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“You are a flower,” he said in a breathy voice. We were dating and this was part of his seduction. Um-hm, a flower? We didn’t last as a couple, but he did make a great point.


We are all flowers in a metaphorical sense. We are meant to bloom.


“When you stop growing you start dying,” stated William S. Burroughs.


I have never enjoyed this sentiment. It feels like an absolute… but is it true?


Life pushes us to grow. Every loss, every win, every death, every birth is a push. And it’s not only major life experiences. Day-to-day events like standing on a long line at the grocery store, dealing with a customer service representative on the phone after you’ve been holding for some time or simply planning a joyous vacation - all push us to grow and bloom into our best selves… or not. Challenges are peppered between all of the good and bad that life has to offer. We utilize our own qualities and core values to meet these moments. Discipline. Kindness. Hard work. Efficiency. Organization. These are just a few of the values that propel us forward on the path of life.


But what if we’re not exuding our core values because we’re distracted, we've had a hard day and not at our best? What do we do when our worst is shared with the world?


I don’t think we die, metaphorically, because we’re not growing in the moment. This is when we forgive ourselves, and accept that something needs to die off within us in order to transform and ultimately, keep growing.


Plants work this way. We prune the stems that seem to have no purpose and prevent the plant from flourishing. Once this is done, the plant can bloom again.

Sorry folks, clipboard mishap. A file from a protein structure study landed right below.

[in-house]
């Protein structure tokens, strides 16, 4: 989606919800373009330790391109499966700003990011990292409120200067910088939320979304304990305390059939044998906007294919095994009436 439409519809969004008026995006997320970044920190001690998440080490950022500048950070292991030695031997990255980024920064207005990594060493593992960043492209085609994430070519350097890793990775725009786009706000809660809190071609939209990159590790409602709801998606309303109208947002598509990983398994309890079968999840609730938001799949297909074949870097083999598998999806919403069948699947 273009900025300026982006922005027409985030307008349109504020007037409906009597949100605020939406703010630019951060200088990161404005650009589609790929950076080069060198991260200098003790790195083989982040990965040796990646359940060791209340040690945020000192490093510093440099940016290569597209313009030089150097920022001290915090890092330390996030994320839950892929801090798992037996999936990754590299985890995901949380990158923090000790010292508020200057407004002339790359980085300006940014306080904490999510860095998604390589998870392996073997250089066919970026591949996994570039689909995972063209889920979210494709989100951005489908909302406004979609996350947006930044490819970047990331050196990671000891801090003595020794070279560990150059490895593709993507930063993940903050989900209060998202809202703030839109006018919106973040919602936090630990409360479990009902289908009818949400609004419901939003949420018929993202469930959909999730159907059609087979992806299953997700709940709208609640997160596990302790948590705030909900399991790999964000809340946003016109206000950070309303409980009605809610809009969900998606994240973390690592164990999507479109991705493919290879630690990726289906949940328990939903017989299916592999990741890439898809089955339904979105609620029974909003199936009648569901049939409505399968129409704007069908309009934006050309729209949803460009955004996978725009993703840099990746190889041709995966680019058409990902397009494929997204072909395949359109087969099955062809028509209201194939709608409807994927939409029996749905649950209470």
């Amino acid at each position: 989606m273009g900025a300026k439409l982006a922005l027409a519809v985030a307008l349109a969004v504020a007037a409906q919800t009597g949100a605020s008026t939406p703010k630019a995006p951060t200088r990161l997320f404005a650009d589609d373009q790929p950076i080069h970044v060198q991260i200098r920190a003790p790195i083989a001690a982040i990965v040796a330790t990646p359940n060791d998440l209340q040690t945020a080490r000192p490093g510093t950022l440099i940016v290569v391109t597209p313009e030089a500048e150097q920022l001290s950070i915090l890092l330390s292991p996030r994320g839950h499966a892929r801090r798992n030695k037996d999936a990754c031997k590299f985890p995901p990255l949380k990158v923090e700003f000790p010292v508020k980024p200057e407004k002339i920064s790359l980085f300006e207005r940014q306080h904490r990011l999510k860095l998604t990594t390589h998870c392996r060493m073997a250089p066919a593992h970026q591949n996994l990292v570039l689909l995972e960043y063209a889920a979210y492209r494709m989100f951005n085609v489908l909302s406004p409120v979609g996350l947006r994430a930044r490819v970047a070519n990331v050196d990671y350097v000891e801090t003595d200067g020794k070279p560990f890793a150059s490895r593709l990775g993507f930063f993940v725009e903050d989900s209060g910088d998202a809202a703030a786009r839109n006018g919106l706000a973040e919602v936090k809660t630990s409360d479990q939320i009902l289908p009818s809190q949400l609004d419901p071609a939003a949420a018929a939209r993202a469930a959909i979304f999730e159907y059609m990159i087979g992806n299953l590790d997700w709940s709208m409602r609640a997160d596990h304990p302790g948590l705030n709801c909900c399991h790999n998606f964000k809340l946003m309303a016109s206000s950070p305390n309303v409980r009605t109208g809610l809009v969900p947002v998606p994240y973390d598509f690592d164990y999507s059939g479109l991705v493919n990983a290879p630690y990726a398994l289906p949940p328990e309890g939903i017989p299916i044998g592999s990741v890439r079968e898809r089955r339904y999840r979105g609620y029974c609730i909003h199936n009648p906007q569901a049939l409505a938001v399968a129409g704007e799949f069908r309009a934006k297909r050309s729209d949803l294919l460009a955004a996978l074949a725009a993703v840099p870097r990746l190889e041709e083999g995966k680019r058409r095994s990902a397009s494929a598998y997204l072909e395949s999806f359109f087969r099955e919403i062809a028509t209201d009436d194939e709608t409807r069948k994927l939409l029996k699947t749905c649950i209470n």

This can work for us, as well. For example, if we need to create more health and wellness, but insist on having Moons Over My Hammy every weekend, that must die off. If we’re searching for a relationship but don’t connect much to others with care and love, start reaching out, because what goes around comes around. And if we’re concerned about finances but insist on ordering food from a restaurant every week instead of cooking at home, let go of that habit too. These are simple examples, but the idea of releasing what no longer serves us can be applied in most areas where we’re not growing.


It’s springtime and I want you to bloom and have what you desire. I want you to have the very best that you can achieve. So what is it that can be released within you? It may very well be a quality or habit that you hold closest to you. Check in with yourself. And in the meantime, subscribe to our newsletter above ⬆️ for 3 tips on what's holding you back so you can start pruning in order to bloom. After all, you are a flower.

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I jumped in the ride share on the way to my girlfriend’s house for lunch. It was an activity I did often so I didn’t expect anything other than a mundane 16 minute ride. As I entered the vehicle, the man driving confirmed my name and proceeded with the usual pleasantries. Are you having a good day so far? Where are you headed? What do you do?


That last one was a little personal, but my driver was charming so I answered anyway.